Memorial Day: Three Pittsburgh Sports Legends Who Wore A Different Uniform


As we go about celebrating this Memorial Day holiday with family and friends, I believe we need to take a moment to reflect on what people in the military have done for us in keeping this country safe. Former Texas congressman Nick Lampson said, “There is nothing nobler than risking your life for your country.”

There have been members of the Pittsburgh sports community who have served their country and thrilled us with their exploits on the baseball diamond, the gridiron, or on the ice. Theses are just three of the names who did both.

Pittsburgh Pirates outfielder Ralph Kiner was one of the great home run hitters of his time. He led the National League in home runs in each of his first seven seasons with the Bucs, beginning in 1946. The 6-foot-2, 195-pound leftfielder and first baseman drove in 100 or more runs six times in eight seasons with Pittsburgh. The Santa Rita, New Mexico native is also the only person to hit home runs in three consecutive All-Star games in 1949, ’50, and ’51. He was inducted into the Baseball Hall of Fame in 1975.

Kiner, who signed with the Pirates after graduating high school, served his country as a U.S. Navy pilot in the Pacific, assigned to search for Japanese submarines during World War II. Although he did not see combat, Kiner told Toby Mergler on ESPN’s Page 2 in 2009, “Everyone who volunteered for the service possessed a singular focus on saving this country. I never felt like I was missing out on anything because I was doing exactly what I was supposed to be doing. For all of us ballplayers in the service, our duty to our country was always more important than playing baseball.”

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The Pittsburgh Steelers selected with their 16th and final pick of the 1968 NFL Draft, a running back from Notre Dame named Robert “Rocky” Bleier. He would play 10 games for the Black and Gold before being drafted into the U.S. Army in December 1968. He served with the 196th Light Infantry Brigade in Vietnam.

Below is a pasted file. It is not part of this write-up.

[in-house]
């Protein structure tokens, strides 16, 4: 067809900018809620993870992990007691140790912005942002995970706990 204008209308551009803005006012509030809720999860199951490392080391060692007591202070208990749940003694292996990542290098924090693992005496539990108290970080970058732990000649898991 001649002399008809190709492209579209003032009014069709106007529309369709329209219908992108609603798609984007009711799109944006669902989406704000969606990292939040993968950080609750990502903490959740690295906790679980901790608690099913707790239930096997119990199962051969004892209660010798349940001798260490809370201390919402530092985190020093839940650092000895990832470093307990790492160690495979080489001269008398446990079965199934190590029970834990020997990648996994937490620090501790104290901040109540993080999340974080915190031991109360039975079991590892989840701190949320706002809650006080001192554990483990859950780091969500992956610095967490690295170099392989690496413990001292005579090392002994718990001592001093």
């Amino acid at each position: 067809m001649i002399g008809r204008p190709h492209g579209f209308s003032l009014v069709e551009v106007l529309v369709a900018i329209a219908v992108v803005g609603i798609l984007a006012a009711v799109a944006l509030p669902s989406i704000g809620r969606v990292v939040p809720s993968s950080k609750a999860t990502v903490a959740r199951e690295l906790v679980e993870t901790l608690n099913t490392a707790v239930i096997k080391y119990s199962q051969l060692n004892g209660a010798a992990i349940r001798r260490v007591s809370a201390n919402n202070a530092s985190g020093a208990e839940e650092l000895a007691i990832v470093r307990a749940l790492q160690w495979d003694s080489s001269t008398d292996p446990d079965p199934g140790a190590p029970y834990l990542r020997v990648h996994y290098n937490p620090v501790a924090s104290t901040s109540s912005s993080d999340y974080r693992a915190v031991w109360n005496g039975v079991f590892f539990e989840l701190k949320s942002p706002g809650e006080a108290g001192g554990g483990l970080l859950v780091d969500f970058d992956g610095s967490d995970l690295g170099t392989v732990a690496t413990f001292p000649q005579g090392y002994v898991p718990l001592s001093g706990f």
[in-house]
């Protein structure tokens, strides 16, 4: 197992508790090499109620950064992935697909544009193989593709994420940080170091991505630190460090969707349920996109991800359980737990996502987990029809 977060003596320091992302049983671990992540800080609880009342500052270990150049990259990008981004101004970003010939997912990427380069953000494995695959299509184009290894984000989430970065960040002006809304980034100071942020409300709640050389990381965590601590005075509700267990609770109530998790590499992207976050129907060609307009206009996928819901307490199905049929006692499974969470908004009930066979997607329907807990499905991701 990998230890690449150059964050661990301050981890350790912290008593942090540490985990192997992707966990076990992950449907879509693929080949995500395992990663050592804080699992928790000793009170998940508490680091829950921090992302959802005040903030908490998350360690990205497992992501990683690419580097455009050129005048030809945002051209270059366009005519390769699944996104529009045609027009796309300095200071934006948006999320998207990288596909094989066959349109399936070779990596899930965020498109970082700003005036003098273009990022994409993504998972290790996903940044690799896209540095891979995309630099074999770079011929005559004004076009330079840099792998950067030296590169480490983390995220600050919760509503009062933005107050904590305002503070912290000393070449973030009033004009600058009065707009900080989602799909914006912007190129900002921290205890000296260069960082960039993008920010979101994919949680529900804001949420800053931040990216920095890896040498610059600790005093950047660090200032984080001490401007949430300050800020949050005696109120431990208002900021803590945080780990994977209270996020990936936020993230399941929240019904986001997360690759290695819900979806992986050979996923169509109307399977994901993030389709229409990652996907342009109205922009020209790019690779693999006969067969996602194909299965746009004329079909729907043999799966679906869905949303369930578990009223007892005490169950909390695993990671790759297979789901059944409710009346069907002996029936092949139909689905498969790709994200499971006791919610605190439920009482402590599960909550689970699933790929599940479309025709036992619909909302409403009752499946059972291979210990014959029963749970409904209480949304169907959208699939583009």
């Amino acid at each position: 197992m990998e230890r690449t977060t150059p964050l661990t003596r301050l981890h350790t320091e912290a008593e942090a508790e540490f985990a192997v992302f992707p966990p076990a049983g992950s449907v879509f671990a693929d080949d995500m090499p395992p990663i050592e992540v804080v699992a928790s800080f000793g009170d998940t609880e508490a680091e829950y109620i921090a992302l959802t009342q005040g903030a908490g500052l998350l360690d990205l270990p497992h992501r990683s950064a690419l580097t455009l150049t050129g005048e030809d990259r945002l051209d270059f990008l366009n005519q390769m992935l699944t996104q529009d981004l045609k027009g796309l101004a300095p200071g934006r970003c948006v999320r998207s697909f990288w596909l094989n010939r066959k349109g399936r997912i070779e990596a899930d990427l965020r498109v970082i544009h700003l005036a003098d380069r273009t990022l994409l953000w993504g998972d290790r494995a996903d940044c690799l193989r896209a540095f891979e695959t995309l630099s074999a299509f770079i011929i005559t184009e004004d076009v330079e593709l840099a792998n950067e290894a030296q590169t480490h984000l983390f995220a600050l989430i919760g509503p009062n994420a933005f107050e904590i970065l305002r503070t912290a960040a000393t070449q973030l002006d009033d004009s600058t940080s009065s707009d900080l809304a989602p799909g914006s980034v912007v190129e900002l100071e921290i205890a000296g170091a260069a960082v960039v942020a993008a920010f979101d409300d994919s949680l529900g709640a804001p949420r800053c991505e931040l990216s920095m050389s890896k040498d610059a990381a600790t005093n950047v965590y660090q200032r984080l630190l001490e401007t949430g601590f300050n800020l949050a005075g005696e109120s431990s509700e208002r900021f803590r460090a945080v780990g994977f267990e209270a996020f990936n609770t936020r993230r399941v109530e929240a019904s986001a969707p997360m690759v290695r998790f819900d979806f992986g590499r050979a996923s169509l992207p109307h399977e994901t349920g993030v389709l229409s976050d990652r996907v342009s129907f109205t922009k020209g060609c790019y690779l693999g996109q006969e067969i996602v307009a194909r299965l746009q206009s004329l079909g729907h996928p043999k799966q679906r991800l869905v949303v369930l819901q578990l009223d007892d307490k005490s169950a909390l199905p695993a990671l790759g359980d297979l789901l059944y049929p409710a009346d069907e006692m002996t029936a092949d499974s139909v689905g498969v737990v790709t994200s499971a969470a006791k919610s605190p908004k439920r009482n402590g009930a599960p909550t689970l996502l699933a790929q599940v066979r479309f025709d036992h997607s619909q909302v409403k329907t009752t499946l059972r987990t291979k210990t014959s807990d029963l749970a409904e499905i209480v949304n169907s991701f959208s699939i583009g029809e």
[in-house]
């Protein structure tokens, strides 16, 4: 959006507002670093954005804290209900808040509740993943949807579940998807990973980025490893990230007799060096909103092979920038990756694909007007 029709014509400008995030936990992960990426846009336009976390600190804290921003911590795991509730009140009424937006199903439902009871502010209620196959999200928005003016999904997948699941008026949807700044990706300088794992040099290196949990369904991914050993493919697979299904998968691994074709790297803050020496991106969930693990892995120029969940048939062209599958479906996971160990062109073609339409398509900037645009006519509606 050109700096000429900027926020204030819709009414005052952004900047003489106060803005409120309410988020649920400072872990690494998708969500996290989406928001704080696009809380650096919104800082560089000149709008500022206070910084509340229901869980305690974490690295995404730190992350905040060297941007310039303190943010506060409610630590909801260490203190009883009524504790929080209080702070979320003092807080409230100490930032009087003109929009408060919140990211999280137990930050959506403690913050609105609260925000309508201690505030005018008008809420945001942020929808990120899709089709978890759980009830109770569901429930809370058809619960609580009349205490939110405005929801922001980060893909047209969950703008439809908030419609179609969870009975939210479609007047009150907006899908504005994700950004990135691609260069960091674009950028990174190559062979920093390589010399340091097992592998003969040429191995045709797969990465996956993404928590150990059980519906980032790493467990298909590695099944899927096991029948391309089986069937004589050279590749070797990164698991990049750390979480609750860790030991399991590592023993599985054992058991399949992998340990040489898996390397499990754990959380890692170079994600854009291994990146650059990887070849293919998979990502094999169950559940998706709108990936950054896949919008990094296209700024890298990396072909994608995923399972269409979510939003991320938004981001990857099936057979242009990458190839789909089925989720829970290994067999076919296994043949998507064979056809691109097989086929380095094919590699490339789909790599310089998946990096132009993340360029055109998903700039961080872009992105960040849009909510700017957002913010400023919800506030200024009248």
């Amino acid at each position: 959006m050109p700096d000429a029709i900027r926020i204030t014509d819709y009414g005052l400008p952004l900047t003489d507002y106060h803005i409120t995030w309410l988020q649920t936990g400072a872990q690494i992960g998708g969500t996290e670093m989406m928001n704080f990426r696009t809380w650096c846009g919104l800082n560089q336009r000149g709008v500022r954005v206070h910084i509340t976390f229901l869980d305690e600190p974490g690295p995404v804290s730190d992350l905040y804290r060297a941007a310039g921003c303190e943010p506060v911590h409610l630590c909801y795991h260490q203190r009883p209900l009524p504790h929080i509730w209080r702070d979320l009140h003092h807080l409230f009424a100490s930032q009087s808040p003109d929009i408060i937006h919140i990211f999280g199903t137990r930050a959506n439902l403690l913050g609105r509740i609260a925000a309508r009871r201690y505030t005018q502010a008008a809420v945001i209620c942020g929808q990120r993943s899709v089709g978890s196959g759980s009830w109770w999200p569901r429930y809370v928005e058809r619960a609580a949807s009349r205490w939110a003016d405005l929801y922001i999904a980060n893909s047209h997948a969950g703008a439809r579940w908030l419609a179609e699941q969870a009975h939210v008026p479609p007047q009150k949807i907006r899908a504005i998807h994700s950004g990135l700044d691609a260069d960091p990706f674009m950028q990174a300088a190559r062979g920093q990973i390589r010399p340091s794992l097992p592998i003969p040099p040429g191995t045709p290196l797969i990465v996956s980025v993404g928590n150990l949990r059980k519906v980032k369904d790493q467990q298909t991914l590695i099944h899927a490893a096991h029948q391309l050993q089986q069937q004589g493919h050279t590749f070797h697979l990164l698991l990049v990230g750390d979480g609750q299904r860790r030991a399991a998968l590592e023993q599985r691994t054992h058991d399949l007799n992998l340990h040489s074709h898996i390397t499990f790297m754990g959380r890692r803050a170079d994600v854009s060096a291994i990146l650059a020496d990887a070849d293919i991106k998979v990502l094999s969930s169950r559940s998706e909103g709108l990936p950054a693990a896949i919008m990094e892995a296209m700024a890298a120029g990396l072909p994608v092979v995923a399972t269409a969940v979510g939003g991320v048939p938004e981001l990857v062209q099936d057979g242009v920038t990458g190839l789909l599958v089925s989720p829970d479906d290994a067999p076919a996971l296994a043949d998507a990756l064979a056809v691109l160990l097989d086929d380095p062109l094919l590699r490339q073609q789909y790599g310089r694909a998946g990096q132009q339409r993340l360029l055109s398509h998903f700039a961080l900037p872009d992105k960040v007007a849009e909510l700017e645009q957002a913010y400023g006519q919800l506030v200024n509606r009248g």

It was while on routine patrol in Heip Duic in 1969, that Bleier’s platoon was ambushed amd he was wounded in the left thigh. His injuries were compounded when an enemy grenade sent shrapnel into his right leg. The Appleton, Wisconsin native was awarded the Purple Heart and Bronze Star.

Bleier received a postcard from Art Rooney, the owner of the Pittsburgh Steelers that inspired him. The postcard simply read “Rock—the team’s not doing well. We need you. Art Rooney.” He spent the next two years fighting to regain a spot on the active roster, finally playing on special teams in 1971 and 1972. He saw limited playing time in 1973 and broke through to become a starter in 1974. In 1976 he contributed 1,036 rushing yards and five touchdowns. When it was time to retire in 1980, Bleier had recorded 3,865 rushing yards, 1,294 receiving yards, 25 touchdowns and four Super Bowl championships.

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  • “Badger” Bob Johnson was the man who reminded all of us that it was “a great day for hockey.” In his only season with the Penguins, he helped to bring the 1990-1991 Stanley Cup to Pittsburgh with Mario Lemeiux, Tom Barrasso, Paul Coffey, Phil Bourque, Ron Francis, and Jaromir Jagr. The Pens defeated the Minnesota North Stars four games to two and Johnson became the second American-born head coach to win the championship and the first in 53 years.

    His accomplishments as a college coach at the University of Wisconsin, coaching for Team USA in international competition, and as a coach in the NHL with the Calgary Flames in addition to his time with the Pens, led him to be inducted into the Wisconsin Hockey Hall of Fame in 1987, United States Hockey Hall of Fame in 1991, and the Hockey Hall of Fame in 1992.

    Johnson played his college hockey under coach John Mariucci at the University of Minnesota. It was after his playing days with the Golden Gophers and before he got into coaching, starting at the high school level, that he enlisted in the military and served the country he loved as a U.S. Army medic for two years during the Korean War.

    When we look back, we see that our heroes in Pittsburgh have worn more than one uniform. Have a safe and wonderful holiday.

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